Weekend Report: ‘Revenant’ Repeats Against Trio of Weak Newcomers


With a blizzard keeping a large number of potential moviegoers indoors this weekend, there wasn’t a lot of activity at the box office. Three weak new openers failed to garner much attention, allowing The Revenant to take first yet again in its third weekend of wide release.

The Revenant dropped 50% down to $16M this weekend. With the blizzard, the number of each of these releases likely could have gone up 10% or more. As someone who was snowed in this weekend, almost all of the movie theaters in my area were closed on Saturday and Sunday, something that absolutely damaged these grosses a bit. I happen to live in a very movie centric area, so only having one out of about half a dozen theaters open was a good sign as to how the weather affected the box office.

In second place, Star Wars was down 46% to $14.25M, bringing its new domestic total to a whopping $879M, allowing it to finally cross 100M tickets sold. That’s a major milestone that brings it to 11th place all time when adjusted for inflation, and it likely still has enough juice to cross the $900M mark.

In third, Ride Along 2 plummeted 63% to $12.96M, for a new domestic total of $59M. That’s way worse than the 49% drop of the original Ride Along, but that isn’t overly surprising given that this type of comedy sequel tends to be much more front loaded than its predecessor. Without the snow, it may have dropped more in the 55% range, but it’s kind of impossible to know. At this rate, it will likely wind up with around $80M domestic.

Dirty Grandpa topped the newcomers with $11.5M, a fine enough gross for an R rated January comedy. The B Cinemascore didn’t exactly fall in line with the whopping 8% Rotten Tomatoes score, but it could’ve been much worse. It should be able to top out around $30M domestic or so.

In fifth place, The Boy scored a solid $11.2M against a very cheap $10M production budget. Supernatural PG-13 horror is practically a guarantee at this point, with low teens being the average around this time of year. This is a bit lower than The Forest ($12.7M) which admittedly had a more original and unique setting, but considering that the creepy-doll genre has all but run its course, this is a solid enough start. Surprisingly, even with the storm, the film saw a very solid 18% jump on Saturday, meaning it might not be as front loaded as usual. The film played towards a primarily younger audience, with many commercials featuring tweets and emojis instead of traditional critical quotes (the 23% Rotten Tomatoes score may have had something to do with that, however) but this is still a win for distributor STX Entertainment.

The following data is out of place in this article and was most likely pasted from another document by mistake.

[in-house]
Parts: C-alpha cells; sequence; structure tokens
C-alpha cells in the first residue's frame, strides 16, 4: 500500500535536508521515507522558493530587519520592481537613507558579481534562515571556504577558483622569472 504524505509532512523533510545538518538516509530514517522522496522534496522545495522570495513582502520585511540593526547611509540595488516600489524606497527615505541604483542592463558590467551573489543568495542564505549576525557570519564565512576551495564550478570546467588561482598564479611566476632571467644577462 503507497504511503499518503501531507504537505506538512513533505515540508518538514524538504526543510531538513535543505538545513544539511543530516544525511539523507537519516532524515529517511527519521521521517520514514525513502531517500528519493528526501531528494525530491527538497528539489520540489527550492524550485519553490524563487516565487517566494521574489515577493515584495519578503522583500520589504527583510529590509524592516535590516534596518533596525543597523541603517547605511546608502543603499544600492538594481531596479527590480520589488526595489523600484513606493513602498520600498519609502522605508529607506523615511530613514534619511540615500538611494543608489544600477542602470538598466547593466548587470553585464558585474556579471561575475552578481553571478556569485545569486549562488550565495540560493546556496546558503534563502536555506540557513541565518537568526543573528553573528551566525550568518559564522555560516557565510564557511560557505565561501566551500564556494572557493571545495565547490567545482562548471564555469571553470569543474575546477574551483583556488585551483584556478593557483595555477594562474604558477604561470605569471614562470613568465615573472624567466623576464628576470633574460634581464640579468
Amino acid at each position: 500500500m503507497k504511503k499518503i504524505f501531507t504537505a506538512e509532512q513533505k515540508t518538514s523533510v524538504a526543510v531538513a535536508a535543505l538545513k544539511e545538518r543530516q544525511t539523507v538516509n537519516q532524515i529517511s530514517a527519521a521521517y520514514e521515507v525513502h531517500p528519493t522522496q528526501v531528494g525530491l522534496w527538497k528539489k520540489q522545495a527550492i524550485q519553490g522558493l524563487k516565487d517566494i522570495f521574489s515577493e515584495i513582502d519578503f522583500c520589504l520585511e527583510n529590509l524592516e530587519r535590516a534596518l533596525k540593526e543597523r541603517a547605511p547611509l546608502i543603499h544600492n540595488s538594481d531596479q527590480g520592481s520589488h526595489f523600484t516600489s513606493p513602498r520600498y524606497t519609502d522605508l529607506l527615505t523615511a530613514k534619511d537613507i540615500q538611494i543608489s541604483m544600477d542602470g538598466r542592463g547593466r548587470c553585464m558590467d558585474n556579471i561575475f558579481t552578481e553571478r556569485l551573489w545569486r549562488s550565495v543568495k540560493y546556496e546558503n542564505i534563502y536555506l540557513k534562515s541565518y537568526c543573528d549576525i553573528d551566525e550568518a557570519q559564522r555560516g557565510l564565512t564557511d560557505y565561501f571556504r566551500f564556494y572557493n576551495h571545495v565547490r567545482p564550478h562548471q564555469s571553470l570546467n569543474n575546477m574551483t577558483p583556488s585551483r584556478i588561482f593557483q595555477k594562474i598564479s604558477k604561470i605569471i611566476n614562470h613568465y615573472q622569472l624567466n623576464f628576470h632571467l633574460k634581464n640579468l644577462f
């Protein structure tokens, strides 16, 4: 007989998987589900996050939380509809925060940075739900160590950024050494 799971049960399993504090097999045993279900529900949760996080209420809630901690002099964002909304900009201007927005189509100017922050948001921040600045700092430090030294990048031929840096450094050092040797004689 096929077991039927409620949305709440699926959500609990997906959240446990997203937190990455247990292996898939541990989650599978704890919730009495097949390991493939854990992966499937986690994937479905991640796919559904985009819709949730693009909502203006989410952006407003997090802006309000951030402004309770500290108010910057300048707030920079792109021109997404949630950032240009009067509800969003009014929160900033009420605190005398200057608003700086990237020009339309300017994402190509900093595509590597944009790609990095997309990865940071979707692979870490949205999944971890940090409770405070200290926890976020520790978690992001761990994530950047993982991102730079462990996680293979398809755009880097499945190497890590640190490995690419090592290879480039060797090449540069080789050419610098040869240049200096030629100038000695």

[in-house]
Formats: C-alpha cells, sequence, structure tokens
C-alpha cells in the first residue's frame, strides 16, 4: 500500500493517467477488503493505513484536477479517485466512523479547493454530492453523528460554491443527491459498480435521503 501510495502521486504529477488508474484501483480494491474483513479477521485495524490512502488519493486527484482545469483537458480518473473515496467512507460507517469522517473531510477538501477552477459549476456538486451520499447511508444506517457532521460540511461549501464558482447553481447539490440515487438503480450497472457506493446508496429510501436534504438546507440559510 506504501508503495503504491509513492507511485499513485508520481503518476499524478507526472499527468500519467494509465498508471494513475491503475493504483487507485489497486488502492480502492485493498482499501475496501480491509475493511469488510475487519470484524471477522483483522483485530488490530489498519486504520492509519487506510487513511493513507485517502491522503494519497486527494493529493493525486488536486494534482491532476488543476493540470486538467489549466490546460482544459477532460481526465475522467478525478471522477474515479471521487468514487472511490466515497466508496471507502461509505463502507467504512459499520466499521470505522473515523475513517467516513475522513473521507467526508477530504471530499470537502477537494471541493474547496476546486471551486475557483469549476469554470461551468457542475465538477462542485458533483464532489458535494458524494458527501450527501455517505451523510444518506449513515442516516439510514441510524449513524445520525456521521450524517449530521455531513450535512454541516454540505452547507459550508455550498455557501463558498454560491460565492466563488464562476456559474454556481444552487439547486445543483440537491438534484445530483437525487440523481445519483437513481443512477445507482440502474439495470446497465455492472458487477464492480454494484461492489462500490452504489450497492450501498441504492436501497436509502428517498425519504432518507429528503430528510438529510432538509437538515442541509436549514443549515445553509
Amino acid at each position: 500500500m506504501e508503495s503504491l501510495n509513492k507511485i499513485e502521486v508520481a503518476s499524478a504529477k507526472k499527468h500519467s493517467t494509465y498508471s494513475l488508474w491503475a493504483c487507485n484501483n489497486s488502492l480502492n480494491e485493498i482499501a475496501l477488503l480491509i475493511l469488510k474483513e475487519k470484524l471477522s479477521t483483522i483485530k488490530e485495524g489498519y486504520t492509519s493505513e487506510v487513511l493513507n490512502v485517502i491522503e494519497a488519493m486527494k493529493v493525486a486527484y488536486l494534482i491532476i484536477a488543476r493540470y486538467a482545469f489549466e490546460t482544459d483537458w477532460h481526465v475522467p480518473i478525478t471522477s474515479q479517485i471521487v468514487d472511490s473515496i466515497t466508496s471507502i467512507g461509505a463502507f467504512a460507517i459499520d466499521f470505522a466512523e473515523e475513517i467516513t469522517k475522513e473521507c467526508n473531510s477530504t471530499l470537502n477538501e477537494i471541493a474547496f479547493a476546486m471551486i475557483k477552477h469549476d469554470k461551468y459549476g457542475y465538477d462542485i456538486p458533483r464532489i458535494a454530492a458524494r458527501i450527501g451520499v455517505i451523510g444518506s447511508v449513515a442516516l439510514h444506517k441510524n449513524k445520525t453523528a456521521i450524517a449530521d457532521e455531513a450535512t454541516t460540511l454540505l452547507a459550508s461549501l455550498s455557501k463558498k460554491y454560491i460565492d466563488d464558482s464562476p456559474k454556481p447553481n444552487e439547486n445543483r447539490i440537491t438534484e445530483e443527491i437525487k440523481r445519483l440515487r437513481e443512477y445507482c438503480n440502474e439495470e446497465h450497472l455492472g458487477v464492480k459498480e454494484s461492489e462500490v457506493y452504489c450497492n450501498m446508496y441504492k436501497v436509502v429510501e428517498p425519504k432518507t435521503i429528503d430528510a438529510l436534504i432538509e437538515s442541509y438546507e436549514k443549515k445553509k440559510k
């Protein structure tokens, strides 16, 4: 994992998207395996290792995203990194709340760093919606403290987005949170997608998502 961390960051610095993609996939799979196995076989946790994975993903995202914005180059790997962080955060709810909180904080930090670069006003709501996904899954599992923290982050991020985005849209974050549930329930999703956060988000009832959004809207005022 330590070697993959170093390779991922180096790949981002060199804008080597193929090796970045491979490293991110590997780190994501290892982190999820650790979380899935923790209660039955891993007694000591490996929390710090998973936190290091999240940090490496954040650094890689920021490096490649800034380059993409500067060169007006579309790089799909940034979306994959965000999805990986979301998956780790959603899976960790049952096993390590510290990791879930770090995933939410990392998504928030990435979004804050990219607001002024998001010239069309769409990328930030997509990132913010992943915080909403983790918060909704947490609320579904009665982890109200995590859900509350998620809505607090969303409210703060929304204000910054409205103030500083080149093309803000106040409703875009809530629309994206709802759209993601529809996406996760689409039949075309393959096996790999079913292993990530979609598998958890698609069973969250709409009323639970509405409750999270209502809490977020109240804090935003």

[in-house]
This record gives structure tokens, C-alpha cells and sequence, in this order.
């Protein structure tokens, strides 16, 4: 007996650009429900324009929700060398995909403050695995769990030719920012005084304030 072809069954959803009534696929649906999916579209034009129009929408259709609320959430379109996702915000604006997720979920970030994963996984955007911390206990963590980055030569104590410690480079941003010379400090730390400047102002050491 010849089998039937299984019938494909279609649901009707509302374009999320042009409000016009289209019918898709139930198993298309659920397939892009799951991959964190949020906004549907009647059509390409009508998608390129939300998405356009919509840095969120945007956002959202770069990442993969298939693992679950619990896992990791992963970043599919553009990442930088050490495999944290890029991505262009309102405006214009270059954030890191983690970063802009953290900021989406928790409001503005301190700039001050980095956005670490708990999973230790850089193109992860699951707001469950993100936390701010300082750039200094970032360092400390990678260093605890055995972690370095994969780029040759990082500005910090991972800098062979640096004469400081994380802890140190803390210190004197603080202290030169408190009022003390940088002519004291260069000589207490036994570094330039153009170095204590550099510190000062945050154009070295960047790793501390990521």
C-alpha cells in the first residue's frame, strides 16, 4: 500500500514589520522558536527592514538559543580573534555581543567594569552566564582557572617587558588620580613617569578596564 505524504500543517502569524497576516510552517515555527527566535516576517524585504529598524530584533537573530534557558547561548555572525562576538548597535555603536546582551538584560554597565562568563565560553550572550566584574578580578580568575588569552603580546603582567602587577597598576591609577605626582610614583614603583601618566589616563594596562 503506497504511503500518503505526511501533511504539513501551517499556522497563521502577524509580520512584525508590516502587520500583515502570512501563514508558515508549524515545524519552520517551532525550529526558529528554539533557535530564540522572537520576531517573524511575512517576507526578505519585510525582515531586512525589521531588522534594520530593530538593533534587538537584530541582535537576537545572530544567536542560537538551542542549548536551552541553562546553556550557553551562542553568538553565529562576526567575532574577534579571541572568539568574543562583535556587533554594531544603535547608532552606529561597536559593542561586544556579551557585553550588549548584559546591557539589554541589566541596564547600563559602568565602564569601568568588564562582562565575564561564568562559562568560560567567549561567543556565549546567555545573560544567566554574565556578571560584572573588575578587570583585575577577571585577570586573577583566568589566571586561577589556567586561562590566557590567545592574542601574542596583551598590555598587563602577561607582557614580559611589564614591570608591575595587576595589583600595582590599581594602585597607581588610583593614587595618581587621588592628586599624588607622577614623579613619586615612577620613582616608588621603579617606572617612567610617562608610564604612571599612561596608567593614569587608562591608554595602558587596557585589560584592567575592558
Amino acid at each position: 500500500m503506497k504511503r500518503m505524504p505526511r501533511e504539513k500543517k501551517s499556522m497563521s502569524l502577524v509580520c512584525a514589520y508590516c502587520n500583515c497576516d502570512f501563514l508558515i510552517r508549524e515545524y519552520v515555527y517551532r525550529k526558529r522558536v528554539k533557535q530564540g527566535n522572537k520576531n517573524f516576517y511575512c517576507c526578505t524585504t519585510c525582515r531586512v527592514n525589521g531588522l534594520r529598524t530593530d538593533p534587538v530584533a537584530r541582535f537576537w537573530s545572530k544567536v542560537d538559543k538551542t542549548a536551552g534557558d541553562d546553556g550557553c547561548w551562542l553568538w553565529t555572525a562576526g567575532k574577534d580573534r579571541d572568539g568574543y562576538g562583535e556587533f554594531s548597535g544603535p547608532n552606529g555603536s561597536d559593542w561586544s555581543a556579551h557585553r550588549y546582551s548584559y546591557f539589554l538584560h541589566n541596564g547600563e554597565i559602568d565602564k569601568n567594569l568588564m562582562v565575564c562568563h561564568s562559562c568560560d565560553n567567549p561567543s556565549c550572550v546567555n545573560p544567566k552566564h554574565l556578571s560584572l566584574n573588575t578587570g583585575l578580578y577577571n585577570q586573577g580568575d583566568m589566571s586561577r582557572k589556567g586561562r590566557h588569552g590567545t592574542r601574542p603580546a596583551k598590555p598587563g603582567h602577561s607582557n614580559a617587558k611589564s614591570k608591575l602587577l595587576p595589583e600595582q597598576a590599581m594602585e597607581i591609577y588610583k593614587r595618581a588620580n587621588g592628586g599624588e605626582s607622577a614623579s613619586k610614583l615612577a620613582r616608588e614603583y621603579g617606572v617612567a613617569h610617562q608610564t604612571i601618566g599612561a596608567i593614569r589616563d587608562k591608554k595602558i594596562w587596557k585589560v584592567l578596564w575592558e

In sixth place, The 5th Wave bombed with $10.7M. The latest in the seemingly unending craze of YA novel adaptations failed to garner any interest outside of its pre-existing fanbase, with trailers that looked extremely cheap and derivative of dozens of other more popular books. The most similar of which had to be The Host, which had a very similar opening ($10.6M) and the exact same plot, of a young girl being one of the few survivors after a race of aliens takes over the world and inhabits living human hosts. As a result, there wasn’t very much interest in the film, leading to one of the lowest grossing YA adaptation openings on record. With a $38M budget, it’s going to have a very tough time breaking even, especially since overseas grosses have been next to nothing.

In limited release, Ip Man 3 started off with a solid $762K from 103 theaters, with a per theater average of $7.4K. However, Chinese mega-blockbuster Monster Hunt failed miserably in the states, with a laughably bad $21K from 45 theaters, giving it an average of just $467. Considering that the majority of those screenings were in cities (higher average ticket prices) and in 3D, it’s estimated that each theater sold around 27 tickets this weekend. As far as Oscar nominees, Anomalisa expanded into 143 theaters and took in $375K. Considering that it isn’t exactly something that will play to a wide audience, the largest release it can hope for is a few hundred more theaters. Paramount acquired the film for $8M after some very well received festival screenings, and it will most likely make its money in the home video market.

Room got the biggest expansion of the weekend, adding 569 theaters (for a total of 862) and grossed a decent $1.4M. Brooklyn added 275 theaters for a 962 total, yet still dipped 7% for a mediocre $1.6M. It has still grossed over $27M, putting it on the higher end of BP nominees, and considering its crowd pleaser status can likely get to around $35M or so.

More from Bombs and Blockbusters

The 5th Wave – Movie Review


Weekend Forecast: ‘The Boy’ Set to Top Newcomers




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